Defend It AR Editor's Choice Award

Defend It! AR Receives AR Critic Editor’s Choice Award

I enjoyed playing Defend It! AR and I think that Defend It! AR is the first AR game that really impressed me with the way it made use of ARKit 1.5’s vertical surface detection.

In AR, the virtual overlays the real world view. In some games, the virtual elements appeared like they are way out the gameplay area, especially when I played near walls. The main reason for it is that until ARKit 1.5, there was no way to actually detect a vertical surface, thus limiting the gameplay area. Even with vertical surface detection feature, limiting the gameplay area of plane surface detection based games is still not that comfortable, because the game needs to detect the vertical plane prior to starting the game.

I’m actually waiting to see if developers will make use of that feature to enhance standard plane surface based games.

I also tried different apps that used this feature, but most of them weren’t overwhelmy exciting. It was nice to discover this new feature, but the app themselves didn’t really impress me.

Then comes a game like Defend It! AR that made something different. I was excited when I first saw the wall in front of me get cracked and seeing robots coming out of it.  I was even more excited seeing that the inner cave inside the wall was actually a 3D scene, so changing angles and getting closer had an immediate look and feel of a real hope in the wall.

Defend AR game screenshot
Thy only way to quickly eliminate a threat is taking a certain angle where you can see the robots coming out deep inside the cave. Those robots only the left weren’t visible when I stood straight in the center in front of the hole. I needed to move to the right to locate them.

In fact, the hole in the wall act more like an AR virtual portal that I’ve seen in other games, but this time it was anchored to a specific area on a vertical wall. The beveled edges of the cracking made the effect look real and convincing. The 3D scene’s perspective changes as the user move in the real world. It was actually a fantastic spin over the popular see-through virtual portals that I’ve used seeing in quite a few AR games.

Shooting middle to obtain a power-up
Look how beautiful the level design is with the real wooden frame of the picture on the right and the holes of the wall to the left.

Obviously here there wasn’t a place for entering the portal unless you want to bang your head against the wall. Yet, it created a beautiful sense of depth which made the game seems to take place also outside the boundaries of the room that I was playing at.

As simple as the effect was, it really impressed me. It was more exciting seeing those robots coming out of the wall than seeing them just spawning from thin air.

I can definitely see ways to improve the gameplay experience. For example, add an option to shoot some wall parts down, add some shooting burn and holes effect, make enemies climbing on the wall, etc. Maybe some of these features are included, but I haven’t reached any point where those indeed appear.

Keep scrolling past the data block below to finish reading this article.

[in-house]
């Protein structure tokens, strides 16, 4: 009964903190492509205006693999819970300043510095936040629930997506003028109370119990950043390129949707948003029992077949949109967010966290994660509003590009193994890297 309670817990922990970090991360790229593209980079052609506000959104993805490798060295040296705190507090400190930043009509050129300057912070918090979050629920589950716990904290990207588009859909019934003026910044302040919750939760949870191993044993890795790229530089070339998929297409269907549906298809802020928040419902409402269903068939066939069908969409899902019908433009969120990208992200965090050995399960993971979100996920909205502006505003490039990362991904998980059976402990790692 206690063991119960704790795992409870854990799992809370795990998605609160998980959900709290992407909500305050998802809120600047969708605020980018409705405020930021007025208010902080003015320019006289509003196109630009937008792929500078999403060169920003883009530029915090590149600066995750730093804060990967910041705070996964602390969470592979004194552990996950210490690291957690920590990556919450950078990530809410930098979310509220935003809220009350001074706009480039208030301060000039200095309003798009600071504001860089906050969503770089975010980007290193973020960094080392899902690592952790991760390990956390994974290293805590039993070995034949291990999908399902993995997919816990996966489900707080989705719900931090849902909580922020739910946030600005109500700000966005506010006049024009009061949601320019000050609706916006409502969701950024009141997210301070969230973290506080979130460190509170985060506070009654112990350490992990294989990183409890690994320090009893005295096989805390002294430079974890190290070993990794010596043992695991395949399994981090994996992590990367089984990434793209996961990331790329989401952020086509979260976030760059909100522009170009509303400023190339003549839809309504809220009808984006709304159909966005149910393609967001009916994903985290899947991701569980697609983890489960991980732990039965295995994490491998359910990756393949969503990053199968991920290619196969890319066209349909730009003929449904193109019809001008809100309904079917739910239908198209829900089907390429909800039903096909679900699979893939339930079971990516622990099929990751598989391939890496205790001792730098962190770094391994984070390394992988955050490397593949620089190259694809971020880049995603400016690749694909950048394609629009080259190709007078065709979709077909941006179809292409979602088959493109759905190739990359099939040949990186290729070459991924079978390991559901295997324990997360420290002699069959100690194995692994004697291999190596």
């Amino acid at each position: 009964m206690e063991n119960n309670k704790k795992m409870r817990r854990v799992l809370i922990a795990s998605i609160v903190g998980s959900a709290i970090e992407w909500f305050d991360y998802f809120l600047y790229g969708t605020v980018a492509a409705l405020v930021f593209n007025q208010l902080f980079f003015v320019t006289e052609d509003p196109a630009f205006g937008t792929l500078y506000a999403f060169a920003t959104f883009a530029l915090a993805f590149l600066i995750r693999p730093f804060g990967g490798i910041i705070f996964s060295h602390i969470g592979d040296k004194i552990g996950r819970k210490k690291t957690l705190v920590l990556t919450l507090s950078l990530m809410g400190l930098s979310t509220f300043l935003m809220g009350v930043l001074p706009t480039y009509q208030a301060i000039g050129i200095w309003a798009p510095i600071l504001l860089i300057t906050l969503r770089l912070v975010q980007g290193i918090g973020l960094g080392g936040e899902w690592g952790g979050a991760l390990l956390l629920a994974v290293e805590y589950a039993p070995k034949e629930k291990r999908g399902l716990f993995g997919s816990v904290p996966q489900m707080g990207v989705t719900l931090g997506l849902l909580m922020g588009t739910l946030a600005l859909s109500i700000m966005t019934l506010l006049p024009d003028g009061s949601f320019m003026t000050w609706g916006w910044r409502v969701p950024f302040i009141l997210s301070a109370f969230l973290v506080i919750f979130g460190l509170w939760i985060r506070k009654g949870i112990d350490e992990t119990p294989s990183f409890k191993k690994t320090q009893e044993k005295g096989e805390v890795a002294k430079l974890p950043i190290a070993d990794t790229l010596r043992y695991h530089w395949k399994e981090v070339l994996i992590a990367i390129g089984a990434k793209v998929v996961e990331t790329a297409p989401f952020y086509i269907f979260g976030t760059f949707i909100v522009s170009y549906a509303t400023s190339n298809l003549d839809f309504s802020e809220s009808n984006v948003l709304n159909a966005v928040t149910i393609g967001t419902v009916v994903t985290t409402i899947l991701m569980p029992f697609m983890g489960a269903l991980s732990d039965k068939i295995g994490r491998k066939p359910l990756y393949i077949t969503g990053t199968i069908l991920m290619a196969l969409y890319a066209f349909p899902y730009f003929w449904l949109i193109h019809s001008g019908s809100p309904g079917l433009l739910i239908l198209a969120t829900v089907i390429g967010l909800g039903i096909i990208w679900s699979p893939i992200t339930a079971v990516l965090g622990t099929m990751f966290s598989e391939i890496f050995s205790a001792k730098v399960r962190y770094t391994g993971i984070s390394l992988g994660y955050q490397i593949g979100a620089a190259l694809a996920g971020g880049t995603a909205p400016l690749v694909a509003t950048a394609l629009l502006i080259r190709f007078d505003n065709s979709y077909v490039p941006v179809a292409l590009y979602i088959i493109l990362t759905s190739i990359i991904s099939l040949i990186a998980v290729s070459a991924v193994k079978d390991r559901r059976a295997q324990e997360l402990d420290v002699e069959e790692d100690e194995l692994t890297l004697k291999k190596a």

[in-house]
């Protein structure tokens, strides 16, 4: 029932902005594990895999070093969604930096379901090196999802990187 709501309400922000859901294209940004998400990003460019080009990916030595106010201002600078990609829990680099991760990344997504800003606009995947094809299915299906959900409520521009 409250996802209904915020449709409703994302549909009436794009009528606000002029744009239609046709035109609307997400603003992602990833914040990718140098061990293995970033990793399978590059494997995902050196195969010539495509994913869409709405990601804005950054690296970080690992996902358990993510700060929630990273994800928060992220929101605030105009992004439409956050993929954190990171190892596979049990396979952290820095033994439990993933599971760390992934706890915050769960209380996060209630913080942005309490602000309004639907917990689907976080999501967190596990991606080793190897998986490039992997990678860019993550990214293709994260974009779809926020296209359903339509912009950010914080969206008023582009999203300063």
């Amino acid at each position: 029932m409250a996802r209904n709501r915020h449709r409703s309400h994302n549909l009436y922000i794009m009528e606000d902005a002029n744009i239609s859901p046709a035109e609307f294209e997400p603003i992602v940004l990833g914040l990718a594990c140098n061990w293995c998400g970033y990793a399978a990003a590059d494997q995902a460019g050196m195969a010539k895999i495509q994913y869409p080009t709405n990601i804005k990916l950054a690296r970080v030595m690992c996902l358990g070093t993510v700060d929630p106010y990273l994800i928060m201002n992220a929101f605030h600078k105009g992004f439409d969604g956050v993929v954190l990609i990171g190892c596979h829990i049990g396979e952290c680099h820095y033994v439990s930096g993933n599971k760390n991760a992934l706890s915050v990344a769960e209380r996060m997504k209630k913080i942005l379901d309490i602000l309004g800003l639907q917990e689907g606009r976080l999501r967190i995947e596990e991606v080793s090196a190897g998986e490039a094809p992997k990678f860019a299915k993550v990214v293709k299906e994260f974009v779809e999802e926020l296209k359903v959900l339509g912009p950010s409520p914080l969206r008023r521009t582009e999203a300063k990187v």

AMON hole in the floor
A deep hole in the floor. Playing AMON puzzle game.

It’s also worth mentioning that this isn’t the first time I was this particular effect in a game. I think the first time was when I’ve played the puzzle AR game called AMON. I remember there was an option to grab a puzzle piece and drop it to a very deep trench inside the floor. Although that effect was impressive, the effect on me was less impactful compared to as in Defend It! AR game.

So although I was already familiar with that effect in other augmented reality games, the effect felt fresh and new when it was used on a vertical surface and used in a much more impressive way both in terms of visuals and as part of the gameplay dynamics.

The first time I’ve played it was actually just sitting on the floor and shooting the aliens from a single point. Later, I found out that some of the power-ups are unshootable from a certain location, so I had to get closer and change my angle. Furthermore, shooting the robots only after they are out of the cave made me fail. Therefore the player is encouraged to change the angle while playing in order to shoot the robots when they are inside the cave before they start getting out.

It’s only then I learned to appreciate this game’s smart design. The gameplay felt more engaging and fun thereafter.

explosion of the wall, Defend It! AR game screenshot

All in all, Defend It! AR it a very good example of how to make use of a new technology to create unique gameplay experiences. I’m definitely going to keep it on my iPad and continue playing it on my free time. I hope to see more developers taking advantage of ARKit 1.5 vertical surface detection technology to bring new and exciting AR experience to mobile gamers and AR fans.

AR Editor's Choice Award 2018

I’ve also proud to award Defend It! the Editor’s Choice Award, which is given to favorite, distinguishable and exciting AR apps and games that stand out from the rest. An app that makes good use of the AR framework features to deliver an immersive and exciting AR experience.  Defend It! AR definitely made fantastic impressions and was among the first to deliver a compelling gameplay experience while making use of this new and exciting ARKit feature. I hope to see more developers do the same.